The Cardinals, the so-called "princes" of the church, gather to elect the new pope in the Sistine Chapel, whose frescoes include the famous ceiling by Michelangelo. The conclave, derived from the Latin words meaning "with a key," must begin no sooner than 15 days after the death of the pope and not more than 20. In the past, the Cardinals resided in makeshift sleeping quarters. For the next conclave, however, they will stay at St. Marthas House, a hotel-style guest facility within Vatican City.

The rules of the conclave are strict: no outside contact until a pope is elected. To counter modern eavesdropping devices, technicians will sweep the ancient halls and corridors for any telltale signs of surveillance. The cardinals file into the Sistine Chapel in their blood-red robes and conduct a private Mass before the voting begins. The ballots are tied together by needle and thread and burned with chemicals to make the smoke white or black. White signals to the world that a new pontiff has been elected. Only cardinals under the age of 80 are allowed to vote. A conclave held now would have 117 papal electors. The election of John Paul II took two days and eight ballots.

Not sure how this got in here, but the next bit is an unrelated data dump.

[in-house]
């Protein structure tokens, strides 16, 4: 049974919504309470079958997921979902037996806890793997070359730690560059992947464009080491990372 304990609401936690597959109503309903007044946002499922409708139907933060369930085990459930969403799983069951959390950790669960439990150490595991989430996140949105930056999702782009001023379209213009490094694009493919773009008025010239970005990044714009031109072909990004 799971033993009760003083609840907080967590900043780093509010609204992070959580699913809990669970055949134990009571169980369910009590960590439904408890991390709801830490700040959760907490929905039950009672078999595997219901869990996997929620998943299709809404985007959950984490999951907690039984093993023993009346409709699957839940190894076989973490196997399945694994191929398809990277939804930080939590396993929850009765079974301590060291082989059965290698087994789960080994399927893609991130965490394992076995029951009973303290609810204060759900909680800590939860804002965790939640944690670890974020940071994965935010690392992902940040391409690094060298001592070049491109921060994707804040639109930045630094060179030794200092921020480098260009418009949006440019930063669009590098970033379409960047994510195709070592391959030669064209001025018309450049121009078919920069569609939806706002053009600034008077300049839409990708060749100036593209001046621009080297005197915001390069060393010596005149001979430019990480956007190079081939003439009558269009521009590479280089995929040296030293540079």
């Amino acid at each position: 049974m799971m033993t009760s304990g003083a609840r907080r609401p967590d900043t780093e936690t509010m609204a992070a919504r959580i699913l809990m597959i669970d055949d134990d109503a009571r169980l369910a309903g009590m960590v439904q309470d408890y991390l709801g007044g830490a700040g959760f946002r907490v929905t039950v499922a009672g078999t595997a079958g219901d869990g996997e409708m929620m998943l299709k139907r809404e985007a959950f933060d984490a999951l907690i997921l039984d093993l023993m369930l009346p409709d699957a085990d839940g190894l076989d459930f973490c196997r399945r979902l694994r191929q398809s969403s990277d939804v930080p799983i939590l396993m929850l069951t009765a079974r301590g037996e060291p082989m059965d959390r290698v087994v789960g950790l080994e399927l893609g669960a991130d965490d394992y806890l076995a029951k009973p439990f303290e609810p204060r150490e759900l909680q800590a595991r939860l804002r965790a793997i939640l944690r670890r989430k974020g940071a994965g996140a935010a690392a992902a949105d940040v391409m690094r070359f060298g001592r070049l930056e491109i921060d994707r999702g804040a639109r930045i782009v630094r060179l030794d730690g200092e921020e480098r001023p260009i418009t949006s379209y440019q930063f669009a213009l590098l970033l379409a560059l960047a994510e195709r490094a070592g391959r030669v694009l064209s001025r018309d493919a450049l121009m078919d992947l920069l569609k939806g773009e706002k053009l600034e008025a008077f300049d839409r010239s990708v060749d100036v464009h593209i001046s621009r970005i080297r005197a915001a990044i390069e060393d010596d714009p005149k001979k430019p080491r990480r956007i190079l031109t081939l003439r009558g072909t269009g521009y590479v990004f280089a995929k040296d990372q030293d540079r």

The next pope

John Paul II changed the rules to make a simple majority sufficient to elect a pope if no one gets the traditional two-thirds majority after 30 rounds of voting. Once a new pope is elected, he must say "Accepto," or I accept, to make it official. A senior cardinal will appear at the central window in St. Peter's Basilica and utter a sentence in Latin that ends with "Habemus papam" -- "We have a pope." Then he will continue in Latin and announce the name chosen by the new pope.

Copyright 2005 The Associated Press.

Find this article at:

http://edition.cnn.com/2005/WORLD/europe/0...h.ap/index.html

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Gawd, those heart-warming stories made me tear *sniff*

Reminded me not to let my heart turn to stone, not to be blind to all the goodness there is in this world.